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Politics




Sponsor of voter fraud billboards may be revealed
One Wisconsin Now claims Einhorn Family Foundation paid for billboards similar to those in Cleveland and Columbus

This story is part of a special series.


 
In The Region:
A Wisconsin voter advocacy group says it’s learned who paid for a series of voter-fraud billboards in Cleveland and other inner cities. WKSU’s Kabir Bhatia has more.
Sponsor of voter fraud billboards may be revealed

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The billboards warning of prison time and massive fines for voter fraud listed their sponsors only as “an anonymous family foundation.”

Now the group One Wisconsin Now claims the Einhorn Family Foundation anonymously bought the billboards in low-income and minority neighborhoods in Cleveland and Columbus, as it did in Milwaukee in 2010.

The billboards came down last week. And one of their biggest critics, Congresswoman Marcia Fudge, thinks that – and the revelation of the sponsor – is enough. 

"Even though in my mind, it is not free speech. It is incendiary and it is racist. But I would suggest that they would probably argue that it was free speech. We are angry at how people think that we are so gullible that any little thing like a billboard is going to say to us, 'You know, I don't think I'm going to go out and vote. It's going to be too difficult.' It has had the reverse effect. Now they're saying, 'Because you want to stop me from doing it, I am more determined to do it than ever before'."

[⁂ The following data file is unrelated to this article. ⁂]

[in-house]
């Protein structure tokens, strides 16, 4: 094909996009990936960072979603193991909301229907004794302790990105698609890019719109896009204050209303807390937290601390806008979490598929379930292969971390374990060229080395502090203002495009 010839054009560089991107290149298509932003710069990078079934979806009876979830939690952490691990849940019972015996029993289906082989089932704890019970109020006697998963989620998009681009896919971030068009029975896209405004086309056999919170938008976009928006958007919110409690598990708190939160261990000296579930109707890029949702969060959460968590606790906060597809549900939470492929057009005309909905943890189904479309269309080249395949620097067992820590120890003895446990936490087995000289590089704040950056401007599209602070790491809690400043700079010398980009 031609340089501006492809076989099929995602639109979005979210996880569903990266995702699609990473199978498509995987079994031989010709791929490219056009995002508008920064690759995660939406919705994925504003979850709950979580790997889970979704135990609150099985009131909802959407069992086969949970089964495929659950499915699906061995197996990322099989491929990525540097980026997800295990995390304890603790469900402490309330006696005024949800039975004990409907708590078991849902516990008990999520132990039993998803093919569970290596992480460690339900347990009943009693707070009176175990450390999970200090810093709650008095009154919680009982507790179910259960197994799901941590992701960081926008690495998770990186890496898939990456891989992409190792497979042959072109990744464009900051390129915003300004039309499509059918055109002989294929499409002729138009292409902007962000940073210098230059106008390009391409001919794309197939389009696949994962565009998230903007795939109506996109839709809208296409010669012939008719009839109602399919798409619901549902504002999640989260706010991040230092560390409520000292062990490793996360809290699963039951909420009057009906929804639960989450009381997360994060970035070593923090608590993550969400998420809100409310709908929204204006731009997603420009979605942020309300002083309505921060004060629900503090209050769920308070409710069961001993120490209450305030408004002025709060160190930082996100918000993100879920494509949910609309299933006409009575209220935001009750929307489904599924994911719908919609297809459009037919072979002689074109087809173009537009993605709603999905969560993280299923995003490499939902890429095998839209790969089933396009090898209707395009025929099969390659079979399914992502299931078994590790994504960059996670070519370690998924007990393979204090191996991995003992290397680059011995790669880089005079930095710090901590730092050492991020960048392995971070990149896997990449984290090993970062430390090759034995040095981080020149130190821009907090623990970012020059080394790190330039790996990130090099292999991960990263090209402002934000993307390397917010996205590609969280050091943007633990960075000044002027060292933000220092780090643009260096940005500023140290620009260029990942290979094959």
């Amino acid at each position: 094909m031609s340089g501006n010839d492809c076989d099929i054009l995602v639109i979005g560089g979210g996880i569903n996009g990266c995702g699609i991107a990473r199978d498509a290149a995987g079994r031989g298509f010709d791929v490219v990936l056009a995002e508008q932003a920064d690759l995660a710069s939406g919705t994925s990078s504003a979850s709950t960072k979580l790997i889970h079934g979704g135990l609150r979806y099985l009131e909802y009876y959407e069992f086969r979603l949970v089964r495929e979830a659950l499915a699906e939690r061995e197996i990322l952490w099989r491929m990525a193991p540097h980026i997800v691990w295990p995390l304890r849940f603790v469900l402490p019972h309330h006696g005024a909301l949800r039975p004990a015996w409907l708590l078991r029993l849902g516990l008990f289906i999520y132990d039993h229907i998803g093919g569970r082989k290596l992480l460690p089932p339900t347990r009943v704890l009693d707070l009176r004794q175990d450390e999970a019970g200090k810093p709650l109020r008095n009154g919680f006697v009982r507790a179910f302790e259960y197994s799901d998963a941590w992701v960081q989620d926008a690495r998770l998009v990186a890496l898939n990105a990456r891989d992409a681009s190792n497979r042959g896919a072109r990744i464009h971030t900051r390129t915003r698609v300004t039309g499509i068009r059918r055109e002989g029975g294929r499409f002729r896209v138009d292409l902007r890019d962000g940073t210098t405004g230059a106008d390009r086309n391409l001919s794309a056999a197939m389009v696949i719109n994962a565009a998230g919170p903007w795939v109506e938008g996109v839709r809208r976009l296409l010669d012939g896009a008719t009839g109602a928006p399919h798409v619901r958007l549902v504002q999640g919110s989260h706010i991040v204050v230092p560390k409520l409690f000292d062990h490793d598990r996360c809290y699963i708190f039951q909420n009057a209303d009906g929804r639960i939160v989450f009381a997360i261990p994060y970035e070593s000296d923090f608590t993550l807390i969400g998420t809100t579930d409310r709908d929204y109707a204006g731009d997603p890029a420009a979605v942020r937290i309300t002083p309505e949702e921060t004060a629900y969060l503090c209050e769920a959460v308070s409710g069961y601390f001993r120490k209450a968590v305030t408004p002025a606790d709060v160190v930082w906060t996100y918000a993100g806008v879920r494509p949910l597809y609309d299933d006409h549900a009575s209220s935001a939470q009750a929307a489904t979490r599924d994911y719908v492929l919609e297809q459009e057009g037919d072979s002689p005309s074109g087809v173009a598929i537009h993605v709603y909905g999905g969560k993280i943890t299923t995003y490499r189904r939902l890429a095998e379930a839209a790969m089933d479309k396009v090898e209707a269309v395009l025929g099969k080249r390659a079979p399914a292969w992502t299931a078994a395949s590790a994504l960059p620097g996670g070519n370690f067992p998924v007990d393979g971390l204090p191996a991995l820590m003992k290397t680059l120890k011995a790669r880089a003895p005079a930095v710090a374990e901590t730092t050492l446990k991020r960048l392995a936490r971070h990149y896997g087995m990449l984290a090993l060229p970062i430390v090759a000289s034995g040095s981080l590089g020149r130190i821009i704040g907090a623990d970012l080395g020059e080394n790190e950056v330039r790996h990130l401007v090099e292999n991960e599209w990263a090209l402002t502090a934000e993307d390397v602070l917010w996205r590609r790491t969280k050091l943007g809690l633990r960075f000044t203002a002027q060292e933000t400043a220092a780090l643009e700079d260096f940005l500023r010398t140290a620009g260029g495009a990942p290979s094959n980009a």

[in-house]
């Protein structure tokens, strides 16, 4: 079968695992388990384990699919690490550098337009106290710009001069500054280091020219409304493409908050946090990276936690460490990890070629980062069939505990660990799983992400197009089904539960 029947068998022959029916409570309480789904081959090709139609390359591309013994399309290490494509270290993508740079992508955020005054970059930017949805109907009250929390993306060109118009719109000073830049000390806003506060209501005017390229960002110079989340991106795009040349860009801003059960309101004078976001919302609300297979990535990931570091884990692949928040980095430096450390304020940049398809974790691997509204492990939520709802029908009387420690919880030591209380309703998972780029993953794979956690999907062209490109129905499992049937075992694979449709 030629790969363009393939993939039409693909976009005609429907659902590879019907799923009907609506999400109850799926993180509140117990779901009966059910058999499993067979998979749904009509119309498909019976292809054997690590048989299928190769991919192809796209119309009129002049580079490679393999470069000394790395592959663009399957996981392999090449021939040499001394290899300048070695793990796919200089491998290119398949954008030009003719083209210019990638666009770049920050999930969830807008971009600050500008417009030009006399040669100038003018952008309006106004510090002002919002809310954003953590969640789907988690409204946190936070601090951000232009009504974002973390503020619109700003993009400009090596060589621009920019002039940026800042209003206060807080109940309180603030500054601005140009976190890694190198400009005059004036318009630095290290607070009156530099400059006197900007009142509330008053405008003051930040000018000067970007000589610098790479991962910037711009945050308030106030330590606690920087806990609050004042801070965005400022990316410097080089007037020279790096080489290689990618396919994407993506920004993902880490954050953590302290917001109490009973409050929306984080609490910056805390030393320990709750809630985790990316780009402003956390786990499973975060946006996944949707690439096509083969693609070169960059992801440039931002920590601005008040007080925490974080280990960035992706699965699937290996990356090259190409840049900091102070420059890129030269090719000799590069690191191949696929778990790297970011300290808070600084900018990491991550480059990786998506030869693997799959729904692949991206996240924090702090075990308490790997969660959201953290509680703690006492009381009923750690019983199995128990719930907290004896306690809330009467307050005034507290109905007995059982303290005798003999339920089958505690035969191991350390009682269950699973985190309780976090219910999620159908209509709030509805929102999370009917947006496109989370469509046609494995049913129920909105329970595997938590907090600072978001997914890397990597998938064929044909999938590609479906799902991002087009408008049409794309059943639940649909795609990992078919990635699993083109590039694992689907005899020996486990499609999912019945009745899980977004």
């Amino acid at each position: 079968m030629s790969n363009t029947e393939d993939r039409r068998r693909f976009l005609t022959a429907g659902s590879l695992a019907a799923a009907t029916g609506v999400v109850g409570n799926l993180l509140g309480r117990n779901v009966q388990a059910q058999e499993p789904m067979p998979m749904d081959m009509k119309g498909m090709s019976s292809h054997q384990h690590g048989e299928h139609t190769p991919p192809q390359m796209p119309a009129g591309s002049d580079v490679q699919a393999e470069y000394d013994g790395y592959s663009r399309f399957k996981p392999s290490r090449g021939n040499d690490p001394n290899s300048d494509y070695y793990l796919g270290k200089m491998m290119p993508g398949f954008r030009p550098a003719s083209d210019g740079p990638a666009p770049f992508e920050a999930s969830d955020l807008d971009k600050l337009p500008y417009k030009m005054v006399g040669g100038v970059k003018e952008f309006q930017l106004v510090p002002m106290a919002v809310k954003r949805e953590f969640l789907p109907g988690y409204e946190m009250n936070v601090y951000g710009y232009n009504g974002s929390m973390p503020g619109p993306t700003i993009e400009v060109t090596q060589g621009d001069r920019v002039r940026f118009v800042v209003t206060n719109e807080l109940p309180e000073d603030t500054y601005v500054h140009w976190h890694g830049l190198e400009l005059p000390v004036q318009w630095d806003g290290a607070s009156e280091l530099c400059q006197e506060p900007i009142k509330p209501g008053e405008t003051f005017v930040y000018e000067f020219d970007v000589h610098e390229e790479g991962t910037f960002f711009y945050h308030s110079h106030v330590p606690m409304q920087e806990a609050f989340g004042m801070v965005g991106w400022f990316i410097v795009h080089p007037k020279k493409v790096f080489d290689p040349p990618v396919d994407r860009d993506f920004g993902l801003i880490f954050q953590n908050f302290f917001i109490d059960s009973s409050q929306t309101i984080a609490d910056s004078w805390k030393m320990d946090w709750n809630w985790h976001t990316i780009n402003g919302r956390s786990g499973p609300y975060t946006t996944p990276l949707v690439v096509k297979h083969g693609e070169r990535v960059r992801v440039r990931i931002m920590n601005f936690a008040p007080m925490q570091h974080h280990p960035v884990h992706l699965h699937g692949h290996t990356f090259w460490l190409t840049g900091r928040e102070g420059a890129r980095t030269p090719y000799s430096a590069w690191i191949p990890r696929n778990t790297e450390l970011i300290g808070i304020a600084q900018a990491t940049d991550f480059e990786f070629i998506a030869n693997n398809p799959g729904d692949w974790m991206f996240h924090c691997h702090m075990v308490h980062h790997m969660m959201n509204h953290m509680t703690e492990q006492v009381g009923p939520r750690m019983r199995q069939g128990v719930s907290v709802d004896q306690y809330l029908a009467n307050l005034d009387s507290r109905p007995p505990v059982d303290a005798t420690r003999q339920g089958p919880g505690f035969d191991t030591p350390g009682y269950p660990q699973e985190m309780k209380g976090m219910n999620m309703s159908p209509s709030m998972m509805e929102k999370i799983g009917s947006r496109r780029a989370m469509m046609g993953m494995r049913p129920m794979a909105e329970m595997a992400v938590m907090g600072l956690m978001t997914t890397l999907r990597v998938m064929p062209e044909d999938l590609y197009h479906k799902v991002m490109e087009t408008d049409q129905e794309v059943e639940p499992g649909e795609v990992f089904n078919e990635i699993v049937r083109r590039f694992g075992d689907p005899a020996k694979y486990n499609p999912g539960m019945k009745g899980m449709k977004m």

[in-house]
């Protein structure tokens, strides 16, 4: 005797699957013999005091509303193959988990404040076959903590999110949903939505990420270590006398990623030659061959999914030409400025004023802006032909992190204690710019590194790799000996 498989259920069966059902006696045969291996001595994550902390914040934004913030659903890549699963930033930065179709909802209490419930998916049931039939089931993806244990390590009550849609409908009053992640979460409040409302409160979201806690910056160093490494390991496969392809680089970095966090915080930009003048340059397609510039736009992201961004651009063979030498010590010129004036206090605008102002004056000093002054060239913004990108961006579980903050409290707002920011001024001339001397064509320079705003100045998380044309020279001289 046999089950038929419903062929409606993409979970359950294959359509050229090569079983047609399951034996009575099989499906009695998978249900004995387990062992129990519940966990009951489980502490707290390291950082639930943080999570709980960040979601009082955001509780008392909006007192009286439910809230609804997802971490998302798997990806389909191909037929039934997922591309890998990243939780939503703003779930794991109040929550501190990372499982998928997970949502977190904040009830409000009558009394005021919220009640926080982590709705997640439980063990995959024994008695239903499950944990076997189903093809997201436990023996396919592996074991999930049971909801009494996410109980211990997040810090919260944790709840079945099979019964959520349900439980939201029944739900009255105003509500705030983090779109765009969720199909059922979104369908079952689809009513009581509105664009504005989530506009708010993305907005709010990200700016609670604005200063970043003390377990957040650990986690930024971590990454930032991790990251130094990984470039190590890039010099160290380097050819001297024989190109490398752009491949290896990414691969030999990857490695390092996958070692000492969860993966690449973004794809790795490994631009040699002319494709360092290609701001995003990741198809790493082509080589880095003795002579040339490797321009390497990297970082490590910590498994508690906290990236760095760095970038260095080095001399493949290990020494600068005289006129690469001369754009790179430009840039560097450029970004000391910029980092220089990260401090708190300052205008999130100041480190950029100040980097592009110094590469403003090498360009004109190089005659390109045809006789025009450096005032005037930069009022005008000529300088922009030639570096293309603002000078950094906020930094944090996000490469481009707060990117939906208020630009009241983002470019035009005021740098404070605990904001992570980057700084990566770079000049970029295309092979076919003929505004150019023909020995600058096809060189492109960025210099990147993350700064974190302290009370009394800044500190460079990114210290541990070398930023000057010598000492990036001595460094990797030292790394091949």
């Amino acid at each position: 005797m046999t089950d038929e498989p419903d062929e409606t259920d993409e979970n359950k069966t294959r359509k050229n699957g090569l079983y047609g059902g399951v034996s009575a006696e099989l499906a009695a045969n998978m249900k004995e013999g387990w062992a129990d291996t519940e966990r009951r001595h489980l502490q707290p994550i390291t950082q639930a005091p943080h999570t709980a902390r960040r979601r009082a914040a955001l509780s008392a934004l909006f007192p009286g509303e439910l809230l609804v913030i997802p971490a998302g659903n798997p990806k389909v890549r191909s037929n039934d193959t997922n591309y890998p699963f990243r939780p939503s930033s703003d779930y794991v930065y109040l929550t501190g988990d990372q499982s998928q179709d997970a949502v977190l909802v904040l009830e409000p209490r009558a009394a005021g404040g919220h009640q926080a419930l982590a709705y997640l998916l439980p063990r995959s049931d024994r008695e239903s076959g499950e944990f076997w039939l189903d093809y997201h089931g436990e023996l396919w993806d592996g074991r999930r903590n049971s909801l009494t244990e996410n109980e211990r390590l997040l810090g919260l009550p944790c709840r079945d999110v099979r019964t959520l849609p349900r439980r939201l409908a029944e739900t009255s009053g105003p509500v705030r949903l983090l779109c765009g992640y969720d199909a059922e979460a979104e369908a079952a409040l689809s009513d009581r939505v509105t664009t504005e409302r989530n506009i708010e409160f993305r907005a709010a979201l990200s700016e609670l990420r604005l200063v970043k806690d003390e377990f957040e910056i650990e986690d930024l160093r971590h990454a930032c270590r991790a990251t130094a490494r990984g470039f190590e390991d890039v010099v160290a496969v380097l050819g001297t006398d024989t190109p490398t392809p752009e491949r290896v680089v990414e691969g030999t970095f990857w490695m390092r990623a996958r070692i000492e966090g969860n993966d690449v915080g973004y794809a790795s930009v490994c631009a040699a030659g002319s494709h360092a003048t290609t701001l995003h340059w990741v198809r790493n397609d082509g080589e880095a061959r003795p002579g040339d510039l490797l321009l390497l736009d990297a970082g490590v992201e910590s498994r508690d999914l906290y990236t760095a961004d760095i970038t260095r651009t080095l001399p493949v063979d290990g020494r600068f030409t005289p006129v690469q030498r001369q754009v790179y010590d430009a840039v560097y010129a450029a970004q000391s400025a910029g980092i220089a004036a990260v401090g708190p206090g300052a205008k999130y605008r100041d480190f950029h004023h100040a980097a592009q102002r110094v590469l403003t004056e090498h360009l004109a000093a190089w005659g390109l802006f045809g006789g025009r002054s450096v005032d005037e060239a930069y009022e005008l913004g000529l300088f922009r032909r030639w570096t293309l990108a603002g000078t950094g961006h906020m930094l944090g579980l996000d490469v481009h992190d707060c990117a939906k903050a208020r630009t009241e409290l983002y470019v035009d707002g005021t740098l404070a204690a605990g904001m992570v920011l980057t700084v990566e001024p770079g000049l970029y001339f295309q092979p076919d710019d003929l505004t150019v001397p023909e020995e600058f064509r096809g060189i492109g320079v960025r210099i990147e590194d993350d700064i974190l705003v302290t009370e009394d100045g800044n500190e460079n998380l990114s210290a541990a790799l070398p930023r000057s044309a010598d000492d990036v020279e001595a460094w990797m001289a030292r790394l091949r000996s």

The Einhorn foundation, the family and a key funder of the foundation did not return calls for comment.

After the billboards went up and protests broke out, ClearChannel Outdoor agreed to remove them, saying they violated its policy against anonymous political messages.
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